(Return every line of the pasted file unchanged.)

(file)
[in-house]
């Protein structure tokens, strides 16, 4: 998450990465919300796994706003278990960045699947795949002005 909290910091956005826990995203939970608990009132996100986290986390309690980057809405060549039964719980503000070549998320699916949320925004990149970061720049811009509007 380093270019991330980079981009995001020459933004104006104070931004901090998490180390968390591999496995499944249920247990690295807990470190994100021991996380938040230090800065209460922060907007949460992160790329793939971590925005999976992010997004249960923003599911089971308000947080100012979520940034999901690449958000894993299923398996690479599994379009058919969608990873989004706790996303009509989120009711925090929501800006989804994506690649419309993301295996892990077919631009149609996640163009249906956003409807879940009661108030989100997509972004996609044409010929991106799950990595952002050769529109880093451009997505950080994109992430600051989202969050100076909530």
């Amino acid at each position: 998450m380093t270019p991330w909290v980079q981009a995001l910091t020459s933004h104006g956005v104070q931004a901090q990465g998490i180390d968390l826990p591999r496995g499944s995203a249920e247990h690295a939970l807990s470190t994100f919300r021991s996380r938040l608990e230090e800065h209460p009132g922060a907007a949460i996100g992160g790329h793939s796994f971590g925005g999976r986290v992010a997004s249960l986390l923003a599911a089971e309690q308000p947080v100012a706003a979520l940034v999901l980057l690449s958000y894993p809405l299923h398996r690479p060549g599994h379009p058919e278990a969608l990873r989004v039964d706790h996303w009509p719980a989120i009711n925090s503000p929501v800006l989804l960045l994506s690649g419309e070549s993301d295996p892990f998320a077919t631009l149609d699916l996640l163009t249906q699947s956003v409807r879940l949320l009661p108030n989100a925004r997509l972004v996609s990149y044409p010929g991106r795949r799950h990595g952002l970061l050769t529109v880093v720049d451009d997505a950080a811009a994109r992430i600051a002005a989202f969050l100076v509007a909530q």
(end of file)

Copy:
[in-house]
């Protein structure tokens, strides 16, 4: 998450990465919300796994706003278990960045699947795949002005 909290910091956005826990995203939970608990009132996100986290986390309690980057809405060549039964719980503000070549998320699916949320925004990149970061720049811009509007 380093270019991330980079981009995001020459933004104006104070931004901090998490180390968390591999496995499944249920247990690295807990470190994100021991996380938040230090800065209460922060907007949460992160790329793939971590925005999976992010997004249960923003599911089971308000947080100012979520940034999901690449958000894993299923398996690479599994379009058919969608990873989004706790996303009509989120009711925090929501800006989804994506690649419309993301295996892990077919631009149609996640163009249906956003409807879940009661108030989100997509972004996609044409010929991106799950990595952002050769529109880093451009997505950080994109992430600051989202969050100076909530």
């Amino acid at each position: 998450m380093t270019p991330w909290v980079q981009a995001l910091t020459s933004h104006g956005v104070q931004a901090q990465g998490i180390d968390l826990p591999r496995g499944s995203a249920e247990h690295a939970l807990s470190t994100f919300r021991s996380r938040l608990e230090e800065h209460p009132g922060a907007a949460i996100g992160g790329h793939s796994f971590g925005g999976r986290v992010a997004s249960l986390l923003a599911a089971e309690q308000p947080v100012a706003a979520l940034v999901l980057l690449s958000y894993p809405l299923h398996r690479p060549g599994h379009p058919e278990a969608l990873r989004v039964d706790h996303w009509p719980a989120i009711n925090s503000p929501v800006l989804l960045l994506s690649g419309e070549s993301d295996p892990f998320a077919t631009l149609d699916l996640l163009t249906q699947s956003v409807r879940l949320l009661p108030n989100a925004r997509l972004v996609s990149y044409p010929g991106r795949r799950h990595g952002l970061l050769t529109v880093v720049d451009d997505a950080a811009a994109r992430i600051a002005a989202f969050l100076v509007a909530q």